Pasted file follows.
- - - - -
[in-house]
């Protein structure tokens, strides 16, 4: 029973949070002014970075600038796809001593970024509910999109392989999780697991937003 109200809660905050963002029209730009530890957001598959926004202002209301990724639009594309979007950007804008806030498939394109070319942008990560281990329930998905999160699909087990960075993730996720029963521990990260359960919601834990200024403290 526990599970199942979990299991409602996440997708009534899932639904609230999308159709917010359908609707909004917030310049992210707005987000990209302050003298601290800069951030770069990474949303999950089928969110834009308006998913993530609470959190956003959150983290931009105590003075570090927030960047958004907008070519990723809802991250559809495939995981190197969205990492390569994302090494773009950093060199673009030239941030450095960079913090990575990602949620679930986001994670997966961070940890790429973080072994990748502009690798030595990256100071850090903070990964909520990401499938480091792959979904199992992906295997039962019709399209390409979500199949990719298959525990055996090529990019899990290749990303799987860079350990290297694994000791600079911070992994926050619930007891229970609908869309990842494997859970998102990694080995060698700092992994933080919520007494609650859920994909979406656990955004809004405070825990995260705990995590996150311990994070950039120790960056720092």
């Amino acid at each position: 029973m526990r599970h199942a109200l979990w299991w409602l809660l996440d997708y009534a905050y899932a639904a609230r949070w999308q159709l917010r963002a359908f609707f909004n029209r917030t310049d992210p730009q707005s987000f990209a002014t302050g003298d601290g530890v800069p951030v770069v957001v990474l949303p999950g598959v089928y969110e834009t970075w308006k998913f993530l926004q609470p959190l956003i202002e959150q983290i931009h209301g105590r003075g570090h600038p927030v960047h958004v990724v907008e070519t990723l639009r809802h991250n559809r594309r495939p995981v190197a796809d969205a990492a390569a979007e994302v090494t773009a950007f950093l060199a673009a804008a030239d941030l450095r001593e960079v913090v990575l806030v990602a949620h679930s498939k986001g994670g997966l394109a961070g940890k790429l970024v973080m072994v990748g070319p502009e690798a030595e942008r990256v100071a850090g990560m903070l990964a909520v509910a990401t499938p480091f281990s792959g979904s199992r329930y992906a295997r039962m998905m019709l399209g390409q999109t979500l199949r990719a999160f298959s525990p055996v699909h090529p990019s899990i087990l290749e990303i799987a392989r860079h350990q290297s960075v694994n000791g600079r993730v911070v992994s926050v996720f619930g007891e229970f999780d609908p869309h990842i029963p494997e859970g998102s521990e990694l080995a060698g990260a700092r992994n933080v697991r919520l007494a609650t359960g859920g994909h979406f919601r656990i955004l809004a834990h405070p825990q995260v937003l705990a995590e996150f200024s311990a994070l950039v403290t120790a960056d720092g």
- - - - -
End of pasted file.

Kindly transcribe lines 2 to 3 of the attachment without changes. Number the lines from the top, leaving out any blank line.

């Protein structure tokens, strides 16, 4: 029973949070002014970075600038796809001593970024509910999109392989999780697991937003 109200809660905050963002029209730009530890957001598959926004202002209301990724639009594309979007950007804008806030498939394109070319942008990560281990329930998905999160699909087990960075993730996720029963521990990260359960919601834990200024403290 526990599970199942979990299991409602996440997708009534899932639904609230999308159709917010359908609707909004917030310049992210707005987000990209302050003298601290800069951030770069990474949303999950089928969110834009308006998913993530609470959190956003959150983290931009105590003075570090927030960047958004907008070519990723809802991250559809495939995981190197969205990492390569994302090494773009950093060199673009030239941030450095960079913090990575990602949620679930986001994670997966961070940890790429973080072994990748502009690798030595990256100071850090903070990964909520990401499938480091792959979904199992992906295997039962019709399209390409979500199949990719298959525990055996090529990019899990290749990303799987860079350990290297694994000791600079911070992994926050619930007891229970609908869309990842494997859970998102990694080995060698700092992994933080919520007494609650859920994909979406656990955004809004405070825990995260705990995590996150311990994070950039120790960056720092």
């Amino acid at each position: 029973m526990r599970h199942a109200l979990w299991w409602l809660l996440d997708y009534a905050y899932a639904a609230r949070w999308q159709l917010r963002a359908f609707f909004n029209r917030t310049d992210p730009q707005s987000f990209a002014t302050g003298d601290g530890v800069p951030v770069v957001v990474l949303p999950g598959v089928y969110e834009t970075w308006k998913f993530l926004q609470p959190l956003i202002e959150q983290i931009h209301g105590r003075g570090h600038p927030v960047h958004v990724v907008e070519t990723l639009r809802h991250n559809r594309r495939p995981v190197a796809d969205a990492a390569a979007e994302v090494t773009a950007f950093l060199a673009a804008a030239d941030l450095r001593e960079v913090v990575l806030v990602a949620h679930s498939k986001g994670g997966l394109a961070g940890k790429l970024v973080m072994v990748g070319p502009e690798a030595e942008r990256v100071a850090g990560m903070l990964a909520v509910a990401t499938p480091f281990s792959g979904s199992r329930y992906a295997r039962m998905m019709l399209g390409q999109t979500l199949r990719a999160f298959s525990p055996v699909h090529p990019s899990i087990l290749e990303i799987a392989r860079h350990q290297s960075v694994n000791g600079r993730v911070v992994s926050v996720f619930g007891e229970f999780d609908p869309h990842i029963p494997e859970g998102s521990e990694l080995a060698g990260a700092r992994n933080v697991r919520l007494a609650t359960g859920g994909h979406f919601r656990i955004l809004a834990h405070p825990q995260v937003l705990a995590e996150f200024s311990a994070l950039v403290t120790a960056d720092g």